Calls to the sole phone number listed for a natural relative on the Bowen side of the family went unanswered. The Daily Beast was able to briefly reach Morgan’s husband, who proceeded to hang up abruptly once he learned he was speaking to a reporter.
David Morgan, the deceased’s father-in-law, spoke briefly with The Daily Beast, noting that his daughter-in-law had “been in trouble as long as I can remember.”
Court records seem to confirm as much. Morgan’s rap sheet includes multiple arrests going back to 2003. These were mostly for theft and drug crimes committed in rural counties in western Pennsylvania. Her single prostitution arrest in Philadelphia last January is still open. A bench warrant had been issued for her arrest last month when she failed to make a court date.
Records show that at the time of her death she was also wanted in Montgomery County for failing to show up for a sentencing hearing on drug charges back in May.
This isn’t the first time a sexual predator has terrorized working girls in Kensington.
In 2010, Jeff Deeney reported for The Daily Beast on the case of the “Kensington Strangler,” who murdered at least three sex workers before police caught up with him. His second victim—Nicole Piacentini, who also happened to be 35—was found within eyeshot of where Morgan’s body lay on Saturday night. In 2011, Antonio Rodriguez, 23, pleaded guilty to the murders and was sentenced to three life terms without the possibility of parole.
The killer stalking Kensington today may not share Rodriguez’s precise method of operation—Rodriguez said he was acting out choking fantasies during his crimes, and admitted to having sex with his victims after they died. But their crimes are eerily similar in their exploitation of a community many view as America’s castaways.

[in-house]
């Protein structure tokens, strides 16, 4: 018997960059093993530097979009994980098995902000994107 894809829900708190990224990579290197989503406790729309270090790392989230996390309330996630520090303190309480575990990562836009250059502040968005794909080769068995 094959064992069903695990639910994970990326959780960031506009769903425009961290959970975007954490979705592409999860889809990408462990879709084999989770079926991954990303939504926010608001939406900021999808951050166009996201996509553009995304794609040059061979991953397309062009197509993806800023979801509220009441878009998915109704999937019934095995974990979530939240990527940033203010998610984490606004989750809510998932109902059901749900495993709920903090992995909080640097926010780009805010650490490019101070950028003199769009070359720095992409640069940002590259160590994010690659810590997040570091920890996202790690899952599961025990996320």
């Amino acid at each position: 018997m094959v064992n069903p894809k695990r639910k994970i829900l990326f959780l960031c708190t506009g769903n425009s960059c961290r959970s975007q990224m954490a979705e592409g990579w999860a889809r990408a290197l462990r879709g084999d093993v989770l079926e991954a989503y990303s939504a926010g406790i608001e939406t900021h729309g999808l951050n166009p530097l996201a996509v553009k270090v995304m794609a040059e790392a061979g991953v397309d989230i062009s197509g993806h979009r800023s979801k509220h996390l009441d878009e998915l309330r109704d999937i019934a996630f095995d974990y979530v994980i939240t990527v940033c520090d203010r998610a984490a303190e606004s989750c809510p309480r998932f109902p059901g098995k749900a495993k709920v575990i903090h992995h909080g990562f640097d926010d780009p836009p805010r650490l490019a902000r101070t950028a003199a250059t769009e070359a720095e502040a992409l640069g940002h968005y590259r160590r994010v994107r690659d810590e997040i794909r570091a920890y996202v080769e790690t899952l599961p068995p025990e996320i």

Kensington Avenue is the gateway to the largest open air drug market on the East Coast, and random violence is a common threat for everyone struggling to maintain a drug habit here. For women—who often turn to prostitution to feed their habit—the stakes are even higher. Beatings and rape are common as is the ever-present risk of being robbed.
Just as often, there is no discernable motive for the violence at all.
Christine Smith, a 31-year-old heroin addict who’s been turning tricks off and on for six years, said the worst aggression is perpetrated by young men, who she says have learned to “fetishize violence.”
“It’s getting more aggressive, it’s this younger, male cultural thing,” she said. “They like to see you cry, even if they pretend they don’t.”
Every prostitute The Daily Beast spoke with shared at least one story of being raped or assaulted by a customer. Two years ago, D.C. got into a car with a trick only to feel the sharp point of a knife pressing into her side. “Why shouldn’t I kill you,” the driver asked, calmly.
Instead of waiting for an answer, she opened the door of his moving vehicle and jumped out. The escape resulted in 14 stitches to her head, but she says it was a small price to pay.